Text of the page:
MDC: Respect, not fear, is best when it comes to snake encounters

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CAPE GIRARDEAU, Mo. – Missouri Department of Conservation (MDC) naturalists say snakes have a vital role in the wild and have tips to share on how to avoid negative snake encounters. Protective footwear, being aware of the surroundings and learning to identify snake species are the first steps toward protecting yourself as well as resident snakes.

“Snakes get a bad reputation because people tend to be afraid of them,” said Jamie Koehler, assistant manager at MDC’s Cape Girardeau Conservation Nature Center. “However, they’re protected in our state because they’re so valuable and if we learn to identify and respect them, they’re no trouble.”

Few Missourians realize that all native Missouri snakes are protected. The Wildlife Code of Missouri treats snakes, lizards, and most turtles as nongame. This means that there is no open season on these animals, and it is technically unlawful to kill them. There is a realistic exception, however: when a venomous snake is in close association with people, which could result in someone being bitten.

“We hope more people realize that snakes are interesting, valuable, and, for the most part, harmless,” Koehler said.

Contrary to popular belief, snakes do not go looking for people to bite. In fact, snakes are afraid of people. With that in mind, Koehler said there are simple rules people can follow to reduce chances of interacting with snakes in the wild.

First, know where snakes tend to be, such as in swamps, marshes and bluffs, so you can watch out for them. Second, wear protective footwear when in areas where snakes tend to be. Thick leather or rubber boots, or high-top hiking shoes will protect feet, ankles and lower legs. Third, never place hands under rocks or logs, and don’t step over rocks or logs.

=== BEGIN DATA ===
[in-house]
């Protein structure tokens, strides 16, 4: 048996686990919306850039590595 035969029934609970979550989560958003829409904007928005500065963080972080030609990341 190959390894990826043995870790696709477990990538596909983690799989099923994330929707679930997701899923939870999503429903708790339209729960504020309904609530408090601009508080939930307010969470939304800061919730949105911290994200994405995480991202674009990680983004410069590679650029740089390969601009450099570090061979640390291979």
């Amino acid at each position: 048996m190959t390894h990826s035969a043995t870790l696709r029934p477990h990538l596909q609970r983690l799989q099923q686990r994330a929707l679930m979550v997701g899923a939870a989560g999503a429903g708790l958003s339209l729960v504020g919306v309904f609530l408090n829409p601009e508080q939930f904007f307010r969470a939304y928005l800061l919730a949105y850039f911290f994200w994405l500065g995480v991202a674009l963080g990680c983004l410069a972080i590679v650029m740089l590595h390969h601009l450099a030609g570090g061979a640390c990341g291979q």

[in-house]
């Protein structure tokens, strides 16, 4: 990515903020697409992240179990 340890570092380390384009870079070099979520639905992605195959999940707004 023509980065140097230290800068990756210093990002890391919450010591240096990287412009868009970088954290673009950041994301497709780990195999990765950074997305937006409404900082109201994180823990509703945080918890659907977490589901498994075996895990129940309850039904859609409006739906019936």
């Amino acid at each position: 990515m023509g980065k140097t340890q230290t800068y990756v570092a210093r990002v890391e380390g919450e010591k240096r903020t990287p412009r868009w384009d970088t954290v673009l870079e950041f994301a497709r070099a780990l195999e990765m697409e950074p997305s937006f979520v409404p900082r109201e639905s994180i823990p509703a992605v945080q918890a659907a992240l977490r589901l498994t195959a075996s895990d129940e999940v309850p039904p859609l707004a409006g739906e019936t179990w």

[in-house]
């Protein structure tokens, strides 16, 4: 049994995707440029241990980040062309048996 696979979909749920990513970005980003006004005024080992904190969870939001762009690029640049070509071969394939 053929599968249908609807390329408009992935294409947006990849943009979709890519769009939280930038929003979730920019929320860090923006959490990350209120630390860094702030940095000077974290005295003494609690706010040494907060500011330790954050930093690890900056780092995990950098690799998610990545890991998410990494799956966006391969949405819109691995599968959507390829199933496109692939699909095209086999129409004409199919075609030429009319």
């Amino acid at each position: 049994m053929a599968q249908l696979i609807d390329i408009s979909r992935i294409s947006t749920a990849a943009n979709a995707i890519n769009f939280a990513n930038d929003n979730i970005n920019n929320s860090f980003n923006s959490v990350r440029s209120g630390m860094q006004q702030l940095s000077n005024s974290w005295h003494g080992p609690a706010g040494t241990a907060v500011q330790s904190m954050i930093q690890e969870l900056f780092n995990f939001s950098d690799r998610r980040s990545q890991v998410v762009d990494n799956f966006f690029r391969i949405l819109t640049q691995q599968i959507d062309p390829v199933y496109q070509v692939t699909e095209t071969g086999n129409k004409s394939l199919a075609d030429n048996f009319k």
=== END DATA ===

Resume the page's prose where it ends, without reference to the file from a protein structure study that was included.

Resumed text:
“It’s best to step on the rock or log first, then go over, so you don’t frighten a resting snake,” Koehler said.

Next, step lively when hiking. Look over the ground, around large rocks or logs. Lastly, Koehler said learning to identify venomous and nonvenomous snakes is a valuable skill. Only six of the 49 snake species native to Missouri are venomous. Harmless snakes have round pupils, where venomous snakes have elliptical shaped pupils. 

“Venomous snakes have a characteristic sensory pit located between the eye and nostril of each side of the head, which is fairly easy to see,” Koehler said. “They also have well developed fangs on the front of their upper jaw.”

However, Koehler said the best method to avoid interacting with a venomous snake, is to leave all snakes in the wild alone.

“Snakes don’t want to be around us in the wild and though it may be tempting to try to get a close look, that’s not a safe thing to do,” she said.

Koehler added that a safe place to get a close look at several snake species native to Missouri is the Cape Girardeau Conservation Nature Center, located in Cape County Park North.

“At the nature center, we have both venomous and nonvenomous snakes to view and we also have the center’s famous two-head black rat snake on display,” she said. “Leave the snake interactions to your trip to the nature center and avoid them in the wild.”

Snakes play an important role in controlling rodent populations, and they also serve as a food source for other wildlife, such as hawks, owls, mink, skunks, and herons. Some snakes even eat other snakes. Kingsnakes, which are immune to the venom of our venomous snakes, will kill and consume them if given the opportunity. Although many of our harmless snakes will bite to defend themselves, usually their bite produces nothing more than simple scratches.

More information about snakes can be found at More information about the Cape Girardeau Conservation Nature Center can be found at